Peanut milk is a plant milk, which is an alternative to animal milk. It is made with peanuts, water, and sometimes other additional ingredients like salt, sugar, or cinnamon. Peanut milk is high in fat and protein compared to other plant-based milks. This milk is sometimes used by people who identify with lactose intolerance, veganism, or a casein-free diet, as it has no lactose, but includes nutritional benefits like being high in magnesium, Vitamin E, Vitamin B-6, and protein.
George Washington Carver, a well known botanist, scientist, conversationalist and professor in the early 1900's, was most likely to have been the modern inventor of peanut milk. With a fond curiosity and great skill in chemistry and physics, George was known for his valuable research on the peanut. Through the isolation of fats, oils, gums, resins and sugars of the peanut, he found many ways to use the nut, including peanut milk.
There are very few manufacturers of peanut milk, despite plant-based milks being mass-manufactured, such as cashew, almond, and rice milk. As dietary preferences shift, as evidenced by the fact that online searches for diets like "veganism" have doubled in the United States since 2015, tripled in Australia, France, and Spain, and more than quadrupled in Sweden, demand for non-dairy milk has increased. Plant-based milk purchases in U.S. grocery stores rose by 5% over the previous year, accounting for 14% of total milk sales, according to the Plant Based Foods Association's examination of store sales statistics. Sales of regular milk, on the other hand, had risen by 0.1 percent.
In order to make a basic form of peanut milk, The following is needed: peanuts, water, a blender and a Cheesecloth. The first step includes putting peanuts in a jar big enough to hold them, and then soaking the peanuts in water for at least six hours. Then transfer the soaked peanuts into a blender and blend them until smooth. Finally, transfer the blended nut substance into a cheesecloth to squeeze out the peanut milk, now ready for consumption.
Though little research has been done on the sustainability of peanut milk itself (due to lack of mass-production), there is information available on the sustainability of peanuts. Peanut production is mainly concentrated in drier climates like in the Mideast and Midwest parts of the U.S. Peanuts in comparison to other nuts are the most water-efficient nut, as it takes around 3.2 gallons of water to produce one ounce of peanuts. This is because of its compact plant structure and its ability to grow underground, as it takes less biomass to intake water. The peanut plant also keeps water intake to a minimum through its vine's growth structure, allowing for a microclimate conserving water.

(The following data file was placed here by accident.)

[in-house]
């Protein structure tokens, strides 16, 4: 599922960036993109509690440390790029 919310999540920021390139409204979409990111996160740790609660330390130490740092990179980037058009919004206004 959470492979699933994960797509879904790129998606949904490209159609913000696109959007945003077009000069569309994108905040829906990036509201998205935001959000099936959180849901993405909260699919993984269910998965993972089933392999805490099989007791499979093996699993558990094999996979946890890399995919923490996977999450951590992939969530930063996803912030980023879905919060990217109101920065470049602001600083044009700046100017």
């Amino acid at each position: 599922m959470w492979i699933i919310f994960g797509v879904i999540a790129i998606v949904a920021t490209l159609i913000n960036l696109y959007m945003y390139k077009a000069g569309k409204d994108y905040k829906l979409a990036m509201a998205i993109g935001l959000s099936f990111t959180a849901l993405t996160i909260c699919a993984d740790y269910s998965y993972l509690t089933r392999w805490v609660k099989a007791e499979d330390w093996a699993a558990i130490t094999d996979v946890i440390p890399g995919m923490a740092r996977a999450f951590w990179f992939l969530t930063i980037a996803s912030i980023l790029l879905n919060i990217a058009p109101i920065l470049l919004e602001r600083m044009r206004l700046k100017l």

The following is an illustrated graph, showing the water usage of the 4 most harvested nuts in America.
|Gallons of water per oz||grown in|
Peanuts have the lowest carbon emissions among popular USA nuts, allowing for sustainable farming. Peanuts are also unique compared to other nuts, as they improve soil composition and benefit other crops around them.
|(kg CO2-Ceqv per 1 kg||grown in|
Researchers developed a vitamin and mineral fortified infant formula that used peanut milk as a source of protein, fat and food energy. When compared to other plant-based milks, peanut milk has one of the highest protein and fat contents, allowing for a creamier milk. The macro nutrients in a cup of peanut milk include the following:
|Nut milk (1 cup)||Peanut milk|
Controversially, lectins, which are found in soy, peanuts, and other beans, may limit glucose absorption in the intestine, hence affecting total calorie consumption.
Peanut milk is generally used as a dairy substitute for items such as coffee creamer, peanut soup, yogurt, parfait, or by itself.
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